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Grief + Loss

Breaking Through: A Story On Grief


A Story on Grief

I went to the cemetery this past weekend. I used to go quite often before I moved to California. My experience at the cemetery has changed over time. For the first few months after she died in 2012, I used to visit her grave and sit there and cry. I’d just weep. My eyes would fill with tears as I realized where I was and who was lying underneath my feet.

A few months later, it became the place where my greatest reflecting took place. I could go there, sit with Mom’s spirit, and inspiration would hit me quickly and with ease. I enjoyed it actually. Sitting by her grave became my favorite place to be. People had always said the cemetery is a place of sadness. But not for me. Maybe it was because I missed her so much. Maybe it was because as I sat there, with the sun beaming down on me, soaking into my skin, I felt a little bit closer to her. I knew at one point she had been there before. So I would just sit, and the thoughts would flow in, effortlessly.

As I prepared to move to California and on my visit home, I’d talk to her and update her on my life. Tell her my plans. What I had been up to. I’d pray to her for help or guidance. And I’d always tell her that I miss her.

But lately… it has changed. My time there with mom and her grave. It’s different. I go there and I just stand. Or sit. And stare. A numbness washes over me. I think about it. The numbness. I think about how much I want it to move. To leave. How badly I want to feel while I’m there with her.

I see flashes. Back to that day. I see her casket in front of me. Covered in flowers. I remember feeling numb in that moment. The disbelief that it was happening. That we were burying her. Right there. In that moment. And I feel that same way when I go to her grave. Like I can’t get through. My thoughts are frozen. My heart is still. And I hate it.

I hate it.

This past weekend, standing there at her grave thinking about how stuck my thoughts felt, I whispered to myself in frustration, “I can’t break through. I can’t break through!”

And just like that, The Doors’ song “Break On Through” started playing in my head.

“…Break on through to the other side
Break on through to the other side…”

I didn’t realize it until the song stopped playing in my mind. It was The Doors. Jim Morrison sang that song. My mom went to high school with him. His yearbook photo is still sitting on my mom’s dresser.

And suddenly, for just a moment, my mind was clear. Because I knew she was there. I knew that was her saying, “I’m right here, Chels.” And that was all I needed to know. All I needed to think about.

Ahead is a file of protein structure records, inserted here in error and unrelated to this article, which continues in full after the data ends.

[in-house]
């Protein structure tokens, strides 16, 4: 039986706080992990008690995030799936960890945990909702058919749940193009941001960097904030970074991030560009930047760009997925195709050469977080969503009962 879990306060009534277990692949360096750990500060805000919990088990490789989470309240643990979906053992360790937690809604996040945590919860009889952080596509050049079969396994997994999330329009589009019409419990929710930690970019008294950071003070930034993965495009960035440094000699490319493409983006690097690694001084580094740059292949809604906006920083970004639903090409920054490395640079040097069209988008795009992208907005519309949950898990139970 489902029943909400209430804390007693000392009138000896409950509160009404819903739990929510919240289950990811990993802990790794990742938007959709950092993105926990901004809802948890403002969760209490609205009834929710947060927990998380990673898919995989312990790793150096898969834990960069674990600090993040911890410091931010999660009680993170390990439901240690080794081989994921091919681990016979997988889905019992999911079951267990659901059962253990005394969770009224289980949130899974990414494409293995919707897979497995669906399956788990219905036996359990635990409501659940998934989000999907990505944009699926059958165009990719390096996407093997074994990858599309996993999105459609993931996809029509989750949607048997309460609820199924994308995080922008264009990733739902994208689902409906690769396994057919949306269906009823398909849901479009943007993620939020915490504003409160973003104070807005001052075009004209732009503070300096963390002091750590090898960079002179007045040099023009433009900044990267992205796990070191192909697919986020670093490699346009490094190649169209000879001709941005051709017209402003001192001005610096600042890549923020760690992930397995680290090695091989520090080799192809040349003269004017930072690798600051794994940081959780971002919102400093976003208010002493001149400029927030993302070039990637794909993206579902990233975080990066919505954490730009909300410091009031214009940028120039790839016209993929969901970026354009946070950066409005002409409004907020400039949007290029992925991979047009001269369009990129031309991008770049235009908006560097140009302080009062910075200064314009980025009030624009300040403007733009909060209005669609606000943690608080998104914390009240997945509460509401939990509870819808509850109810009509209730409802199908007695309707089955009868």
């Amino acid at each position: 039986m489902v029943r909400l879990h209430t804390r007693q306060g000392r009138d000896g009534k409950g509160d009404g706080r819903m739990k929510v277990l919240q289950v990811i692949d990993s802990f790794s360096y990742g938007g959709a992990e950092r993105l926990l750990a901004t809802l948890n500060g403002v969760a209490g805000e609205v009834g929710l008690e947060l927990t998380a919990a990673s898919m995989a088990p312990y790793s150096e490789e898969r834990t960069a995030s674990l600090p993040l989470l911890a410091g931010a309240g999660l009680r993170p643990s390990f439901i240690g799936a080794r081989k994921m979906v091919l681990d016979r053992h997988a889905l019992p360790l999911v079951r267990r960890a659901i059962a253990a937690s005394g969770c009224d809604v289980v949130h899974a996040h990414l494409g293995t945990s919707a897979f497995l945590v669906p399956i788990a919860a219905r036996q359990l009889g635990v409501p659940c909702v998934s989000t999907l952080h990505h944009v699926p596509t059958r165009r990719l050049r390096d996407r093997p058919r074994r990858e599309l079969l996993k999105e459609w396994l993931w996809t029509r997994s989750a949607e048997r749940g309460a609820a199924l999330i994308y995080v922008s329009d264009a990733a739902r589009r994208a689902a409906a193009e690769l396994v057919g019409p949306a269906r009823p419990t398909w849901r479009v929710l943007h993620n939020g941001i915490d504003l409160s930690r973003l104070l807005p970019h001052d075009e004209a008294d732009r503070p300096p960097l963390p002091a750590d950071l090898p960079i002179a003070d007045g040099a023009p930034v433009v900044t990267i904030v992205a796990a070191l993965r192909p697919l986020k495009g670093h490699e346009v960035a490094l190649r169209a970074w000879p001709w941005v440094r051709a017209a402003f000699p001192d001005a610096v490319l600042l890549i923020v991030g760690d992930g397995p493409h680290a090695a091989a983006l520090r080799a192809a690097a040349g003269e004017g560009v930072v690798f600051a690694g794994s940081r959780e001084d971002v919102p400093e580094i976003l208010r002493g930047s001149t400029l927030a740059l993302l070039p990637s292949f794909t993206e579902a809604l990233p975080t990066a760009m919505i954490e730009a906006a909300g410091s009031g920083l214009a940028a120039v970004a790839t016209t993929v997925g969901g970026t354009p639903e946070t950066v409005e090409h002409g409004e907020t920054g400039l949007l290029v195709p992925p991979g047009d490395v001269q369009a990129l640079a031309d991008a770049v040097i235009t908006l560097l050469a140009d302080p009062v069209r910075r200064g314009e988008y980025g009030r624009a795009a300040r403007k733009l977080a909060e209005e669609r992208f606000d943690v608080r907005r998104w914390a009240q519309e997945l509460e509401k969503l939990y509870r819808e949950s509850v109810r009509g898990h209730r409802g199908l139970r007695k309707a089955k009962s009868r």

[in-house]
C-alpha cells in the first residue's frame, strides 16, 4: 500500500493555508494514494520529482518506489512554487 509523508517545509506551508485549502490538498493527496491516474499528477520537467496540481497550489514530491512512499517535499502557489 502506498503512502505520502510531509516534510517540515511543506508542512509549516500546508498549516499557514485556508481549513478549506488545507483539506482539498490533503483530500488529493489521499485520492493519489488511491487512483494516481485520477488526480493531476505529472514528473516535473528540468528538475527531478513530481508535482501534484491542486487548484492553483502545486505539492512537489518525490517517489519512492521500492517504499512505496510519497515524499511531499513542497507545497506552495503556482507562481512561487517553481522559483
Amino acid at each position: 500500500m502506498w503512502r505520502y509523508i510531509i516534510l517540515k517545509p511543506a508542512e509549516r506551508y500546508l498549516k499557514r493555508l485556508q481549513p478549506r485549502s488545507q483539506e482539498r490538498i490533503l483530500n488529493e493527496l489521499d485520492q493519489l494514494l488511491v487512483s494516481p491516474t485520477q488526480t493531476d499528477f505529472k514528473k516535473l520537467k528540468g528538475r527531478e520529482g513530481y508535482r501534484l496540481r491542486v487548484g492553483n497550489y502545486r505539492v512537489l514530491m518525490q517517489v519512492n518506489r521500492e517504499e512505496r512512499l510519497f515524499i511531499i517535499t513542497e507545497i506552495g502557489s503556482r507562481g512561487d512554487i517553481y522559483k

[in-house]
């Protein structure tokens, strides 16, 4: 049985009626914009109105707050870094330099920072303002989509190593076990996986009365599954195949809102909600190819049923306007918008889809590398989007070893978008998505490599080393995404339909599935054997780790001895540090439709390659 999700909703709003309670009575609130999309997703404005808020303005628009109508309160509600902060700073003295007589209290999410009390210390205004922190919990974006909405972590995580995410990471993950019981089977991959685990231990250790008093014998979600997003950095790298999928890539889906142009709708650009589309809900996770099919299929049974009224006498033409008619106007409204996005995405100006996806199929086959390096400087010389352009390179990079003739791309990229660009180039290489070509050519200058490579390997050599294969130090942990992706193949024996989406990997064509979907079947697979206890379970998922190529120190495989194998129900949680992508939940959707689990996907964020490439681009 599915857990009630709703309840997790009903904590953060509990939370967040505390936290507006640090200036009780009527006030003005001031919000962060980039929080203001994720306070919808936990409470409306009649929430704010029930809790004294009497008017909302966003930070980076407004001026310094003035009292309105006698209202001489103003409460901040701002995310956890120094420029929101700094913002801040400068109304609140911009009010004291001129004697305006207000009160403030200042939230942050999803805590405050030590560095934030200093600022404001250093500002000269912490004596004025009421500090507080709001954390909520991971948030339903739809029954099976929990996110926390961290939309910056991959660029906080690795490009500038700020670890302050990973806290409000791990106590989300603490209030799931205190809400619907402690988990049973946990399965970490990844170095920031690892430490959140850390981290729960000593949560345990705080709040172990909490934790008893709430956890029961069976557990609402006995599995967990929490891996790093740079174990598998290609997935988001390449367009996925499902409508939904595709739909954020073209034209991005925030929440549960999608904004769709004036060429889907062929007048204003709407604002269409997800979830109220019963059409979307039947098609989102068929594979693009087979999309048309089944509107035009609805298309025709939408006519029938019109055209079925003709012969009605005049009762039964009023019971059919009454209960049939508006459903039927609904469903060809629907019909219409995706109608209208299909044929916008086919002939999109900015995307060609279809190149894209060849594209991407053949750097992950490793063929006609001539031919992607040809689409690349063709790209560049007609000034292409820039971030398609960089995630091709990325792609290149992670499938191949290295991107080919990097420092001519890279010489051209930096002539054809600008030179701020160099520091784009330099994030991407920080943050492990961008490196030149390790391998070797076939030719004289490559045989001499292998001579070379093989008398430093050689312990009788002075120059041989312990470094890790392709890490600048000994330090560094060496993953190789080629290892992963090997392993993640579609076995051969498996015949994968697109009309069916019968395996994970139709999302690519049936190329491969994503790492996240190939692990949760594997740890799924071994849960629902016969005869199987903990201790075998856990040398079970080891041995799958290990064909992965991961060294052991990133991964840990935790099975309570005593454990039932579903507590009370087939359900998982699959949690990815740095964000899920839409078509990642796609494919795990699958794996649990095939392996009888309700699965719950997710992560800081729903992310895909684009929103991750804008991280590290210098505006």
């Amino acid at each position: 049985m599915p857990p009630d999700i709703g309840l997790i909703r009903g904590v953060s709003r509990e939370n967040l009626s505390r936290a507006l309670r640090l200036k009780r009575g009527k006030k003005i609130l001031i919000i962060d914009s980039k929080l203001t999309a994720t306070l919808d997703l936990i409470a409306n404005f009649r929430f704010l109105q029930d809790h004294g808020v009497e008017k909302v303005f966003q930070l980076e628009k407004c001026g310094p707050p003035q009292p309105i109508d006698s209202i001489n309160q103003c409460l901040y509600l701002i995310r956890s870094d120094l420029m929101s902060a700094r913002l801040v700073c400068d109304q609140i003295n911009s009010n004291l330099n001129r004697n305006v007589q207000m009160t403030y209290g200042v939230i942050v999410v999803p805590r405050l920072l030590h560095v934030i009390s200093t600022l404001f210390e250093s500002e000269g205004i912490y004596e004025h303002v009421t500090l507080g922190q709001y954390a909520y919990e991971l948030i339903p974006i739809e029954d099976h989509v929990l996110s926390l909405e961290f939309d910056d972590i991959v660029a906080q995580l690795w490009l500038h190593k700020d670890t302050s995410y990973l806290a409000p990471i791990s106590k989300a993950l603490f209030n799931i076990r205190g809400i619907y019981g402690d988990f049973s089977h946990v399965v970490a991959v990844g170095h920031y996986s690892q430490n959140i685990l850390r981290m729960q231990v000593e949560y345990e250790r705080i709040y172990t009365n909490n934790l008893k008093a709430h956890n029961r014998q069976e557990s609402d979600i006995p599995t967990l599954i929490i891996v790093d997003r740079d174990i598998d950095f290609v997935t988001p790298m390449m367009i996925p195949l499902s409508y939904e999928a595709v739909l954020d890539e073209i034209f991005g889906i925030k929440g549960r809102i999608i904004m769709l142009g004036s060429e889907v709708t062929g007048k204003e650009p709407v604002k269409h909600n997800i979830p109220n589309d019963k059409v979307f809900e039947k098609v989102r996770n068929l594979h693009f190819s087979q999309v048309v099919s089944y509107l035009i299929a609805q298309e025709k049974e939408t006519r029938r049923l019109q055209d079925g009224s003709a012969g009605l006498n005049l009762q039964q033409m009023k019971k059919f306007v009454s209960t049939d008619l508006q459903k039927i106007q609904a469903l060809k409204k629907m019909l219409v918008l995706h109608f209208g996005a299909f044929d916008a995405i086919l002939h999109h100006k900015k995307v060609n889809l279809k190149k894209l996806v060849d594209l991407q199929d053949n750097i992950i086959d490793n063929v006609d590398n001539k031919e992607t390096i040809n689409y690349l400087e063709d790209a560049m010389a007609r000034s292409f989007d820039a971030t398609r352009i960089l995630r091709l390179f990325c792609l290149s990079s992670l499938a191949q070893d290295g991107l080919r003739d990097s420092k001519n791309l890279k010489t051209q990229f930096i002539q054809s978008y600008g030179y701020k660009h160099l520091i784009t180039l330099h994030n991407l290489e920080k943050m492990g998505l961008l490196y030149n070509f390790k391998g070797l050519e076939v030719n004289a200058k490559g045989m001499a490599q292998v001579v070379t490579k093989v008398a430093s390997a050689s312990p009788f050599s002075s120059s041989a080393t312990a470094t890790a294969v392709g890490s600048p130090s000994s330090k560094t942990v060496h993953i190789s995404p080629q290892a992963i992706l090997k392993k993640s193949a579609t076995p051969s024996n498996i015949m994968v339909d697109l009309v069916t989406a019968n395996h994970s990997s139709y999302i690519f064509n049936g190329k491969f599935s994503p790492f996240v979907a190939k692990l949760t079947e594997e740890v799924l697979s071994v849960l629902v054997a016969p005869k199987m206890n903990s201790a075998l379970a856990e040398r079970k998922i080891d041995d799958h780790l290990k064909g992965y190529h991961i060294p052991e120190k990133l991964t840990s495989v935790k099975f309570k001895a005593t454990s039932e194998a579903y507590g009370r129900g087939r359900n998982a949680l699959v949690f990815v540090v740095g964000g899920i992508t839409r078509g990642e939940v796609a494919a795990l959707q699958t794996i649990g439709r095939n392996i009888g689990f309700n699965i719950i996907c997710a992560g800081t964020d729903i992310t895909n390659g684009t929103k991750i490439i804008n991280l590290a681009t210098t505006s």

Grief is different for all of us. Perhaps that’s another reason why it leaves us so lonely. Not only are we grieving the loss of someone we love, but we’re left with emotions only we can process, only we can try to understand, only we can feel or be numb to. We can talk, we can write, we can remain silent. But those emotions of grief, they remain somehow ingrained in us forever.

When it comes to grief, it’s okay to feel stuck. It’s okay to feel stagnant. The important part is to recognize where you are. And how far you’ve come. Because the truth is, it will remain ingrained in us. Loss changes our lives. It’s always there. It won’t leave. However, it’s what we do with the grief that matters. Even in those moments of feeling stuck in the grief, feeling frozen, acknowledging the grief is what breaks us though to the other side.

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  • Reply
    Jessica Gardner
    March 18, 2014 at 12:34 PM

    Thank you for sharing this story. Its in those moments that allow us to take that extra step.

  • Reply
    Meghan Mackintosh
    November 20, 2015 at 4:30 PM

    Thank you so much for sharing your story Chelsea. It really resonated with me. I found your website while searching the internet today on “How To Cope With Your Second Christmas Without Your Mom,” and one of your blog posts came up. I’m not sure which as I’ve been going through your website reading your story. I lost my mom on August 28, 2014, so it’s been just over a year and this numbness you feel in grief I’m very aware of. In fact, I was speaking with my boyfriend about a week ago and told him this feeling, and how weird it is. My mom died of Ovarian Cancer after a 9 year journey with the disease (oh what a journey), and the last two years I wouldn’t wish on my worst enemy. Losing your mom or someone so close is pretty freaking crazy and experiencing grief is definitely a roller coaster ride. The one thing that I believe like you, is that it definitely rocks you to the core and changes you forever. It teaches you how to be resilient and how to “just be” with your emotions, no matter which ones come up. Thank you again for your truth and vulnerability. The one way I cope is by reminding myself that my mom is one with me now. She is everywhere. She is in the flowers, the sun, the plants, the earth. And I know that sounds woo woo and super spiritual, but sometimes it’s nice to hold on to a thought like that. One last thing, I am a stranger from another country (Canada), reading your blog and your mom is now in my heart. She will never be forgotten.

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